With Nassau, maybe. Nassau wasn’t involved in the very beginning.
Well, he wasn’t involved in that part of it. Morgan had a very long term association with Nassau. At that time Nassau was at Case, at Cleveland, and had the Schmidt telescope with objective prism on it. And the collaboration basically was that Nassau would take the plates and search them for OB stars. That would then enable Morgan to take, at Yerkes, spectra of new OB stars that were fainter than those known from the Henry Draper catalogue. The main problem with using OB stars for distances in our Galaxy at that time was, and still is today, finding faint candidates. Once you found them, with the 40-inch it was possible in those days to get spectra down to about tenth magnitude. Now of course with large telescopes and modern detectors, we can go much fainter, but the quest — the problem is to find the OB stars in the first place. Morgan had collaborated with Nassau and essentially they put out joint lists. I think it’s fair to say that Nassau’s main contribution was to see that the plates were taken and preliminarily surveyed. Morgan’s main contribution was being able to recognize OB stars down to very faint magnitudes.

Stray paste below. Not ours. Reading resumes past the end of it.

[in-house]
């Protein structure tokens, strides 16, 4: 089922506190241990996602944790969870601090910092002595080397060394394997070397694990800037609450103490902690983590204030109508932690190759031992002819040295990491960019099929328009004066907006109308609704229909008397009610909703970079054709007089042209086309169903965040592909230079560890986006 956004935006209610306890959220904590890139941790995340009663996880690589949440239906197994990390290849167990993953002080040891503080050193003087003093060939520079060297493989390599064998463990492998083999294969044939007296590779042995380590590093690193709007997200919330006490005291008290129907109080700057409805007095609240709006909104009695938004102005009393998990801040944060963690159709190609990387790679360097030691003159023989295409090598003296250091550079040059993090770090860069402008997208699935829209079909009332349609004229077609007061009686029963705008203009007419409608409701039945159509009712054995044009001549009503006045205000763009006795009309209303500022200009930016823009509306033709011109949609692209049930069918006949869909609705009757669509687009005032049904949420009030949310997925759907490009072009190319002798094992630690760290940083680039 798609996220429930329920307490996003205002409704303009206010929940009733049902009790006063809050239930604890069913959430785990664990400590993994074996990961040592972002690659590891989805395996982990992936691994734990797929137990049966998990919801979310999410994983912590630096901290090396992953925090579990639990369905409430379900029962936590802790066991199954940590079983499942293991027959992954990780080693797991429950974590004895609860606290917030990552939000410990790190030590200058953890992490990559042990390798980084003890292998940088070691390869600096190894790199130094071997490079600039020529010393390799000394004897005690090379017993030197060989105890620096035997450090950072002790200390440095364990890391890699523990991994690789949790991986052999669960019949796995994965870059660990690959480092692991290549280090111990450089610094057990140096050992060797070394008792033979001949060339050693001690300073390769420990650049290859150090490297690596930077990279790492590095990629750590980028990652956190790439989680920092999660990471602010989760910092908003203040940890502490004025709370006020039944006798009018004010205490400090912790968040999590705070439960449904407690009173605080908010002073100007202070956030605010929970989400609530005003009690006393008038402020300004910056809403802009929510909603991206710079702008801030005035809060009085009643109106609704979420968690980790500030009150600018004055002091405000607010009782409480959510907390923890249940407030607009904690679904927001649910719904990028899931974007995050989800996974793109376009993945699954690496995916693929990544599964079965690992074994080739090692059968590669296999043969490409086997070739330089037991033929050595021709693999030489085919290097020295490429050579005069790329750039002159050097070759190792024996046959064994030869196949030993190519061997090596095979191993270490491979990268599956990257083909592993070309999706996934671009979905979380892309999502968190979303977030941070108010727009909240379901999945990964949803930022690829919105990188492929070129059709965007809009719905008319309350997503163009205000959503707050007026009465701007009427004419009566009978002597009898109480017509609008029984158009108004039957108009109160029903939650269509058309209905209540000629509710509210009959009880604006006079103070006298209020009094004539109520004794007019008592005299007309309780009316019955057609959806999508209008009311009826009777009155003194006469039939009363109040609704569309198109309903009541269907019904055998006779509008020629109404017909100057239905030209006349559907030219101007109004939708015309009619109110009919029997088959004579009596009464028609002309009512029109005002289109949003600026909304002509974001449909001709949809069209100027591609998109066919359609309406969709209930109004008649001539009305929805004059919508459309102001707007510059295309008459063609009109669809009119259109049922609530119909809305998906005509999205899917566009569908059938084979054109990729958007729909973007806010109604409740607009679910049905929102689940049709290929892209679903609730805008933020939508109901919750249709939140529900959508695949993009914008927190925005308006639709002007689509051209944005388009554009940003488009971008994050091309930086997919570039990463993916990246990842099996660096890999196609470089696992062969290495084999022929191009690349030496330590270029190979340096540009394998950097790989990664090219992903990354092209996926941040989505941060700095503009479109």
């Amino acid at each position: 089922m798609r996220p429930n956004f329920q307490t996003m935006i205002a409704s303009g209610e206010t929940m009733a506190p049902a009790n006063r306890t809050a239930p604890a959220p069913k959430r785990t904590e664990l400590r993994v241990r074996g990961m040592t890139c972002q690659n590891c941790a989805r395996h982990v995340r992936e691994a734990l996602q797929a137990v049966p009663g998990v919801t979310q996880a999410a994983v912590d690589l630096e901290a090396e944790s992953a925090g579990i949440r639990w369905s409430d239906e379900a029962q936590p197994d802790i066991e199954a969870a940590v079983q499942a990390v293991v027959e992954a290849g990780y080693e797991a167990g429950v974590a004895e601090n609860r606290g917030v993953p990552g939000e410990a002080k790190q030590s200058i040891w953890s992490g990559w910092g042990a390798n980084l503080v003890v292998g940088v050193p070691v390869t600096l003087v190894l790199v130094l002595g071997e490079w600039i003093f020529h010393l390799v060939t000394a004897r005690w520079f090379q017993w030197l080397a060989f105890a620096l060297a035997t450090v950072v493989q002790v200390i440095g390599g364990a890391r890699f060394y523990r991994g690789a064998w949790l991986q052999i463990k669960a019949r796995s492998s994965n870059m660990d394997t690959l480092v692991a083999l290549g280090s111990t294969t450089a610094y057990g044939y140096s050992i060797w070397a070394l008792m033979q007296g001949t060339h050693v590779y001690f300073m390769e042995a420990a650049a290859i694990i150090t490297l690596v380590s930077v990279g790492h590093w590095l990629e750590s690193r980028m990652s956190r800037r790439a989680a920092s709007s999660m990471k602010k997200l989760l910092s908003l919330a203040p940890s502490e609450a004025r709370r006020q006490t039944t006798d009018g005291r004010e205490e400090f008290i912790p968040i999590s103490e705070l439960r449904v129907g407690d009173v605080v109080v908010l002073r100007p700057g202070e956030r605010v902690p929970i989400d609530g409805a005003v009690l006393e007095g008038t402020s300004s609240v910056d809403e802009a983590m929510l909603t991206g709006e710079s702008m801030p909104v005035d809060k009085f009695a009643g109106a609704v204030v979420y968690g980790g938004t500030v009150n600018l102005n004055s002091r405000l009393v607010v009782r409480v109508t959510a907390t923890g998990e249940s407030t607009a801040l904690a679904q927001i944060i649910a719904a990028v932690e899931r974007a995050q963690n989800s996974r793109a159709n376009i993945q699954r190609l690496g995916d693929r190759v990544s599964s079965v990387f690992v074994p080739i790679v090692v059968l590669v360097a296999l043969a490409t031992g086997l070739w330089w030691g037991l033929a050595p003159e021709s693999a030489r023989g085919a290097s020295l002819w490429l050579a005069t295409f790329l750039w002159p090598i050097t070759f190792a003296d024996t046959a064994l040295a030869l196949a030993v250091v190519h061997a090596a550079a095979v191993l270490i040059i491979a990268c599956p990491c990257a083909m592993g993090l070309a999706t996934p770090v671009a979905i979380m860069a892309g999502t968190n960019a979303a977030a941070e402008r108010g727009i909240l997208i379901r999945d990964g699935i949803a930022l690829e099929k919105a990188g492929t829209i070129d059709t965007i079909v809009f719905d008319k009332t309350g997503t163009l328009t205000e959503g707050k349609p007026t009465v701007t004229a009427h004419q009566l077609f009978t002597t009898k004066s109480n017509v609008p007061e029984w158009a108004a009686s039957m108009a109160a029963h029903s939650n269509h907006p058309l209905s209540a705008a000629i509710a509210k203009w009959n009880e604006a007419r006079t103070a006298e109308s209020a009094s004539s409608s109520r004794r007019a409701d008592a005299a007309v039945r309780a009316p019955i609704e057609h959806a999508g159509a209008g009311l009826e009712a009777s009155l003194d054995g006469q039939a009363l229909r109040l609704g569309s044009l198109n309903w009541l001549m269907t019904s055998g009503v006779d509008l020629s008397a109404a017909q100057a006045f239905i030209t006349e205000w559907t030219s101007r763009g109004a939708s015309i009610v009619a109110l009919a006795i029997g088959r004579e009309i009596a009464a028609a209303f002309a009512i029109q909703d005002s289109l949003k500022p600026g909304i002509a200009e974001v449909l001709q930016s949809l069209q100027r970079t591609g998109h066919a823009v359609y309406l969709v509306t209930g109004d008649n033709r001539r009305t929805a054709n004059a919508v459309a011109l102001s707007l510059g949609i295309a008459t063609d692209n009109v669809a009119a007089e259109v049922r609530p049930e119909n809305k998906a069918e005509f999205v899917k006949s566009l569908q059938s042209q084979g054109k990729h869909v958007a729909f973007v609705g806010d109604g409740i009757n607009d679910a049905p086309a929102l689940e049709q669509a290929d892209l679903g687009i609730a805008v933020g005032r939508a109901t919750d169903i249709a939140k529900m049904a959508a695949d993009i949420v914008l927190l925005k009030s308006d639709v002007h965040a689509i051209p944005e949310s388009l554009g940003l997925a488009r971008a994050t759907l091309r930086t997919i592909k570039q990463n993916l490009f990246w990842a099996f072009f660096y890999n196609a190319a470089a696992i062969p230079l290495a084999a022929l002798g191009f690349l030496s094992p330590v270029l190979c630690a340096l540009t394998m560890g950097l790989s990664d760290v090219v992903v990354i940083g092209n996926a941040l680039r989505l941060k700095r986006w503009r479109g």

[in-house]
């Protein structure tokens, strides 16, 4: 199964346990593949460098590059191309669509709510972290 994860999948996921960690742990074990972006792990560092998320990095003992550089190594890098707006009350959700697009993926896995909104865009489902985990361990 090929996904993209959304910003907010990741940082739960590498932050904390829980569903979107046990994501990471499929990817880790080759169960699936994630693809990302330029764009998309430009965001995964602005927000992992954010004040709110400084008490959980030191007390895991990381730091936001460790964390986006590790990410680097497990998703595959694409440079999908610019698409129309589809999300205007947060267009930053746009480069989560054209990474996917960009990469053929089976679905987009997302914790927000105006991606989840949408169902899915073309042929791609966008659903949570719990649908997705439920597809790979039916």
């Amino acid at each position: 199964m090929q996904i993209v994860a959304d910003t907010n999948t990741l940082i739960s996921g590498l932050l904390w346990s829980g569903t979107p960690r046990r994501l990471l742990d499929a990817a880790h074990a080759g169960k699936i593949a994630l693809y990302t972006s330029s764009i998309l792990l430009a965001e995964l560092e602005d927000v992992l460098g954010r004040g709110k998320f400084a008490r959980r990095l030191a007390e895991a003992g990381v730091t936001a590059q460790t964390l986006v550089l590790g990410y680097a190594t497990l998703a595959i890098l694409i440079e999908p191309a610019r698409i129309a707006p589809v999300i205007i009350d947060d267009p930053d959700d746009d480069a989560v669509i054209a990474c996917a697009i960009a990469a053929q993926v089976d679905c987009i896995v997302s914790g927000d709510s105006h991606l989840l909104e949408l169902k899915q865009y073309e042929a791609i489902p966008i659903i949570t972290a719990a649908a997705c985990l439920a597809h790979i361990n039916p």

Oh, that’s interesting because when e did the SOURCE BOOK IN 20TH CENTURY ASTRONOMY AND ASTROPHYSICS, I guess we reprinted the SKY AND TELESCOPE article for that. Because it was the first, and a clear article. But you say then there really was no paper that had the three of you as authors.
I don’t believe so. I didn’t do my historical research before you came but that’s my memory.